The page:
You don't need to keep track of your daily steps for a fitness tracker to improve your health. According to Gizmodo, one New Jersey man's FitBit saved his life after he had a seizure and E.R. doctors used the device's information to "reset his heart rate with an electrical cardioversion." Don't worry if that medical jargon flew over your head. All you need to need to know is "FitBit good, FitBit make man not die."
The medical team at Camden's Our Lady of Lourdes Medical Center saw that the patient was experiencing an "atrial fibrillation (an irregular and fast heart beat)." Unsure if it was a chronic condition or a result of the seizure, they took a peek at the FitBit's data, and reported the results in their report for the Annals of Emergency Medicine:
During the patient’s examination, it was noted that he was wearing a wrist activity tracker (Fitbit Charge HR, Fitbit, San Francisco, CA), which was synchronized with an application on the patient’s smartphone, recording his pulse rate as part of a fitness program. The application was accessed on the patient’s smartphone and revealed a baseline pulse rate between 70 and 80 beats/min, with an immediate persistent increase to a range of 140 to 160 bpm at the approximate time of the patient’s seizure. The pulse rate remained elevated until administration of the diltiazem in the field.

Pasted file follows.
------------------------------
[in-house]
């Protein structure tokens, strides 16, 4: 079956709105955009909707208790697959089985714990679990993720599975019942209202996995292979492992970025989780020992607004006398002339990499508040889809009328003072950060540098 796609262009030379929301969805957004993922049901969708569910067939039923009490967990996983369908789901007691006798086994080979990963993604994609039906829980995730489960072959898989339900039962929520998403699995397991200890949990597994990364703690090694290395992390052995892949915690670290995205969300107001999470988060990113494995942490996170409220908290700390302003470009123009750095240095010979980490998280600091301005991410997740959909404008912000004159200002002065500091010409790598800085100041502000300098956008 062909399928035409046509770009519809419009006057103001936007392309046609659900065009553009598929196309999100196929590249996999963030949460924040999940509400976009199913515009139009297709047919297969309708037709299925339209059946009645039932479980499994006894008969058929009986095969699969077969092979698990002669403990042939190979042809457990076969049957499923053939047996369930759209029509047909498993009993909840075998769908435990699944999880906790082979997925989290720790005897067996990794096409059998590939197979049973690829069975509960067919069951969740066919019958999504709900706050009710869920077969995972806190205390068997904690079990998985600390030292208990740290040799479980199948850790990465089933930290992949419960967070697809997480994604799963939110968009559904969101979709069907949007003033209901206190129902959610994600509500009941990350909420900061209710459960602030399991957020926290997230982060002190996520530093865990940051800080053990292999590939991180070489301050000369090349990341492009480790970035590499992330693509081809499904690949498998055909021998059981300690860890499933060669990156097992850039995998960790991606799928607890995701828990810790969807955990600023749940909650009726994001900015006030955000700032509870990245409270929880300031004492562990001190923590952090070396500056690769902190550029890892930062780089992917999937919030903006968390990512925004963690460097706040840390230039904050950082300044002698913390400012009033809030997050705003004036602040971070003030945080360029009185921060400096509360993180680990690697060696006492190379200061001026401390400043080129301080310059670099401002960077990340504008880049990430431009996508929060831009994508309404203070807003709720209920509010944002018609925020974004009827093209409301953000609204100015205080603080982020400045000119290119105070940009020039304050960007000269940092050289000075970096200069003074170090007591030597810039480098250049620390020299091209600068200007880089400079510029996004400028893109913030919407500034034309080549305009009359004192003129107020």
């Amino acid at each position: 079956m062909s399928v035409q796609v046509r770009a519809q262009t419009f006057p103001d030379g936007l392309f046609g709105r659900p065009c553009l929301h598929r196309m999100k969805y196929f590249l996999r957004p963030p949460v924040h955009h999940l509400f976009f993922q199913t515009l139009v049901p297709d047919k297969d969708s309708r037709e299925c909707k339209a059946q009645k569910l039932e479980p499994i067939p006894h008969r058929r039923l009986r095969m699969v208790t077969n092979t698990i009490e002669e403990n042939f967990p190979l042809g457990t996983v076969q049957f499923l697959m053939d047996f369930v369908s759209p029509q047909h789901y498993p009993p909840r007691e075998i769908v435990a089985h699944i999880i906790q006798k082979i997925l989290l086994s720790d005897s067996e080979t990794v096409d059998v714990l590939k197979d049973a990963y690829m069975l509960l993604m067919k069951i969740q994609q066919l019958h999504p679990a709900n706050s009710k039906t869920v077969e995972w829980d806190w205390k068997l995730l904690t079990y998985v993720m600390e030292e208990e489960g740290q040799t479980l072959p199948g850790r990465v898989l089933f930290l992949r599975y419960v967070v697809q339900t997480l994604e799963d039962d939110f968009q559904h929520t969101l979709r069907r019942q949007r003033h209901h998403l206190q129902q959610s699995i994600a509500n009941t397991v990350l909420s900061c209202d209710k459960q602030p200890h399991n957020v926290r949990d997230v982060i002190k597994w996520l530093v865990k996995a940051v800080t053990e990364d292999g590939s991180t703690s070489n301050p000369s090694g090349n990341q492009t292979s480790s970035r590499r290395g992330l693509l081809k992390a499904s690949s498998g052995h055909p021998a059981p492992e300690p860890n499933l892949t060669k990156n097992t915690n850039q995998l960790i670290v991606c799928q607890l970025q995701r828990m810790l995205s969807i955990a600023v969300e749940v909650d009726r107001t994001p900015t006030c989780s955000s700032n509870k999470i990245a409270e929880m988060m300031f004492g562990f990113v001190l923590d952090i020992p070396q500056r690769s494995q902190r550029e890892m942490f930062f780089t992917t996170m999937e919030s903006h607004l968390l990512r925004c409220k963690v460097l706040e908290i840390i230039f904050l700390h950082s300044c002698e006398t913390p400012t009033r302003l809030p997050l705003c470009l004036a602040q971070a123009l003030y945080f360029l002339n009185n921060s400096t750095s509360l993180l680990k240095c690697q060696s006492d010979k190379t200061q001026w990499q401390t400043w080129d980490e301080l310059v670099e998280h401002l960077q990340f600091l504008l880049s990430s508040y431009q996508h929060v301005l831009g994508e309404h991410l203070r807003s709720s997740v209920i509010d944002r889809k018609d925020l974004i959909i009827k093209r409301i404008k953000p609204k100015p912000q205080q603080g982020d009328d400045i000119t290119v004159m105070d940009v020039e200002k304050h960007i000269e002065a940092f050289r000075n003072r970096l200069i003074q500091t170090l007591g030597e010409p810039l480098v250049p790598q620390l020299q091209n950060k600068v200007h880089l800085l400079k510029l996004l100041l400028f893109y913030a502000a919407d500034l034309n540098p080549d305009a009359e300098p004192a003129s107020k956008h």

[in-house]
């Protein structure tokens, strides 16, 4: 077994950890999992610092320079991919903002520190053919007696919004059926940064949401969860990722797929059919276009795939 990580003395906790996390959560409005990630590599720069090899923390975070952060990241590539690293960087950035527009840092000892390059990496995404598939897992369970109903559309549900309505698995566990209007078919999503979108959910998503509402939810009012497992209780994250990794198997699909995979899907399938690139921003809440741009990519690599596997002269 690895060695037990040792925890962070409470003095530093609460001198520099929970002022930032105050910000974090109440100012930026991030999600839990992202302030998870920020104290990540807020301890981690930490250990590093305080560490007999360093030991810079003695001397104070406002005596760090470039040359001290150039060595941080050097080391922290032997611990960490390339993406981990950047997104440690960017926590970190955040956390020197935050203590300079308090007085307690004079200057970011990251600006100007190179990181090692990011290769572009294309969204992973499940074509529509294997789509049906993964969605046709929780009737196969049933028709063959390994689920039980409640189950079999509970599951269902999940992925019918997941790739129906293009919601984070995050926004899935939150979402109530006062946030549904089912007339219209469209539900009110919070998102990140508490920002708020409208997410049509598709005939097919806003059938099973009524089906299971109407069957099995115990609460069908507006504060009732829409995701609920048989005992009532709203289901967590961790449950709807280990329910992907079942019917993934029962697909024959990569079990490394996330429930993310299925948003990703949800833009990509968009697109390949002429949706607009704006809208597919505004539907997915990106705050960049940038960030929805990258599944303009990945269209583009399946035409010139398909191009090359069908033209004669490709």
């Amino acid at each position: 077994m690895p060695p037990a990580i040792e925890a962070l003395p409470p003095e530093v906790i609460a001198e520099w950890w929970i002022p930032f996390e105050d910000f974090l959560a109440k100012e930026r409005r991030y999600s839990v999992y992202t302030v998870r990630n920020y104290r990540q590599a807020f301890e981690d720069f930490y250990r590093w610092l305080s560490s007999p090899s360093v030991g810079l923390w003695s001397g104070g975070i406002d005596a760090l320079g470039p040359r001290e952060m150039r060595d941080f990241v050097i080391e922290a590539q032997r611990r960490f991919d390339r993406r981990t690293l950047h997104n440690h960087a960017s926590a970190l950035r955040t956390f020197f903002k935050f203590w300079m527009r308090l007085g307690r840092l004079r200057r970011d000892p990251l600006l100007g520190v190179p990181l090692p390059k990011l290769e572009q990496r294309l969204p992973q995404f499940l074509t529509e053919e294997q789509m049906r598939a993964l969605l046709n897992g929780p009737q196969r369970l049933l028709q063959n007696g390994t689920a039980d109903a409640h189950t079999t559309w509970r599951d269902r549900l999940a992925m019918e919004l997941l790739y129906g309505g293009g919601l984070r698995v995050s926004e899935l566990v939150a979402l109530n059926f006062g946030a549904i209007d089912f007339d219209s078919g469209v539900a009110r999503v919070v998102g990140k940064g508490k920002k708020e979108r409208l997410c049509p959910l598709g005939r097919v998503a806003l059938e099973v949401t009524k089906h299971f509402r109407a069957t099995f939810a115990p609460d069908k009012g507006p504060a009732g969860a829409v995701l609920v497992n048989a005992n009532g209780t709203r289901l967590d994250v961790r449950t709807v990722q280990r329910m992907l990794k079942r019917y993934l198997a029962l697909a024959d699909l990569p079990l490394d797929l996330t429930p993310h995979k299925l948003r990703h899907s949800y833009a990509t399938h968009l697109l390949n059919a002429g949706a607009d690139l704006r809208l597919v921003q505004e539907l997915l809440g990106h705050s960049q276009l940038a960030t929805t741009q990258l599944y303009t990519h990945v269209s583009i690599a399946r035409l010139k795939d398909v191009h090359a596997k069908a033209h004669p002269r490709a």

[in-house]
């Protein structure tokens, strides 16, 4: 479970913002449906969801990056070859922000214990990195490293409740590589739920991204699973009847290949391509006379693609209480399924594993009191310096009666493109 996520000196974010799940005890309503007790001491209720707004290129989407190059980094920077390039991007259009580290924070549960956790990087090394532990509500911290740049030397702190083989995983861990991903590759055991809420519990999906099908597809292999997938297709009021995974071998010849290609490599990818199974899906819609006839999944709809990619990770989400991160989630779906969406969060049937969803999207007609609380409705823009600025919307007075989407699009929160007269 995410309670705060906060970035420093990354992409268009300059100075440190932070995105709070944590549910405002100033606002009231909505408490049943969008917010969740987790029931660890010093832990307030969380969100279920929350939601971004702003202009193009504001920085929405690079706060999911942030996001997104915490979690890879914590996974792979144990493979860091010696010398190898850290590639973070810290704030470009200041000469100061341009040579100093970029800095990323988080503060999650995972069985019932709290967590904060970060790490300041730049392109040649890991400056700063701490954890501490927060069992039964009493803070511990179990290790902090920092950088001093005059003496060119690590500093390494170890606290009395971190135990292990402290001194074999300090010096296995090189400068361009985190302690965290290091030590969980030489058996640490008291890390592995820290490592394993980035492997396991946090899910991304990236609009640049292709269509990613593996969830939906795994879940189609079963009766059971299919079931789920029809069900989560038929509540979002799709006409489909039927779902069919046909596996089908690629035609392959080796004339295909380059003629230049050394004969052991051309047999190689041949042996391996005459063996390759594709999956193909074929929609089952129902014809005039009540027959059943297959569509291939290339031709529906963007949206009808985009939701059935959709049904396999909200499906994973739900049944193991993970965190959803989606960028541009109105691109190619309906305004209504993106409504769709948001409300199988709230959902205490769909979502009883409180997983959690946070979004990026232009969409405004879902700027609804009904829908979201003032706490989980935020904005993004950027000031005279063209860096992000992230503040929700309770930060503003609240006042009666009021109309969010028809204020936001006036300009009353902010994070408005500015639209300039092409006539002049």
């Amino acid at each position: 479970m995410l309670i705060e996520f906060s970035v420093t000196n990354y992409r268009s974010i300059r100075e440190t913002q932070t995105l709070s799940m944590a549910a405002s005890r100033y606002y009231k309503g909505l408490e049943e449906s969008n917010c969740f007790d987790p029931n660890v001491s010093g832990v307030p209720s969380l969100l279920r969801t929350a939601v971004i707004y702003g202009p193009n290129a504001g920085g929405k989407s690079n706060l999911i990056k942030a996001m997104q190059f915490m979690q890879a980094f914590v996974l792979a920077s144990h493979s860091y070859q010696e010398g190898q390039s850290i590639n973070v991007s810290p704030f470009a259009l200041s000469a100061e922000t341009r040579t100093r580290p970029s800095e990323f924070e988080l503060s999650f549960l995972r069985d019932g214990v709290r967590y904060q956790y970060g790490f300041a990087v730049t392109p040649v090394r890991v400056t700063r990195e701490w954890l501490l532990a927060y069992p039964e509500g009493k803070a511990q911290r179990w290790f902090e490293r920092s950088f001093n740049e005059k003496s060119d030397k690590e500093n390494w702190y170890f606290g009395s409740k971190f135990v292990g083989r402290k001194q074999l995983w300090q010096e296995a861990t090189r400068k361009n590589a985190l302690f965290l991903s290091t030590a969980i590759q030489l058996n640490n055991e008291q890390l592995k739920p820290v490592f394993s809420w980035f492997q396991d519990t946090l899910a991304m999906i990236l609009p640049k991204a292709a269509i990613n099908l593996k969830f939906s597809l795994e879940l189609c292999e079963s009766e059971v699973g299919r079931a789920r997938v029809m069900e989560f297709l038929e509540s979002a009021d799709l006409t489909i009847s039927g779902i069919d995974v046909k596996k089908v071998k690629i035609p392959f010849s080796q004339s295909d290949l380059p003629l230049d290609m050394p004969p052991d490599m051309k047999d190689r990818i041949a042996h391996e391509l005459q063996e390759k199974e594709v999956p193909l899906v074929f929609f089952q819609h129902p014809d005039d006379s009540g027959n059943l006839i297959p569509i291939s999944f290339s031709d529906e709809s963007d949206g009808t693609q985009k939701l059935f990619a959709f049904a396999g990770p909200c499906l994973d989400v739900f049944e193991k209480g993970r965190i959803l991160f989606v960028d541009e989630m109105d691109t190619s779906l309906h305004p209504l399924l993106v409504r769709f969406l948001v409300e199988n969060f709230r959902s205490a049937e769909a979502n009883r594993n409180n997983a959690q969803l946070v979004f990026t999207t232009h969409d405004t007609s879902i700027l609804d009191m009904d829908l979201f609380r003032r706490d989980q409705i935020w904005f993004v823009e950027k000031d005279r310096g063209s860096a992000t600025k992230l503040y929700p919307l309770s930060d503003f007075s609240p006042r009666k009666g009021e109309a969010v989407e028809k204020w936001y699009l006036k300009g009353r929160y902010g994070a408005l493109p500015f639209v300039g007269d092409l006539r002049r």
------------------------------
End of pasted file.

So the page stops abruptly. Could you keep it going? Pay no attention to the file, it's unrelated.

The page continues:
This was essential to know, because the electrical cardioversion (also knowns as an electrocardioversion) could've caused a stroke if the arrhythmia was a chronic condition.
Ultimately, the FitBit data proved the atrial fibrillation was a result of the seizure and the electrocardioversion procedure was safe to perform, marking the "first time in medical history that the information in an activity tracker-smartphone system was used to assist in specific medical decision-making."
If this doesn't inspire you to get your steps in, nothing will.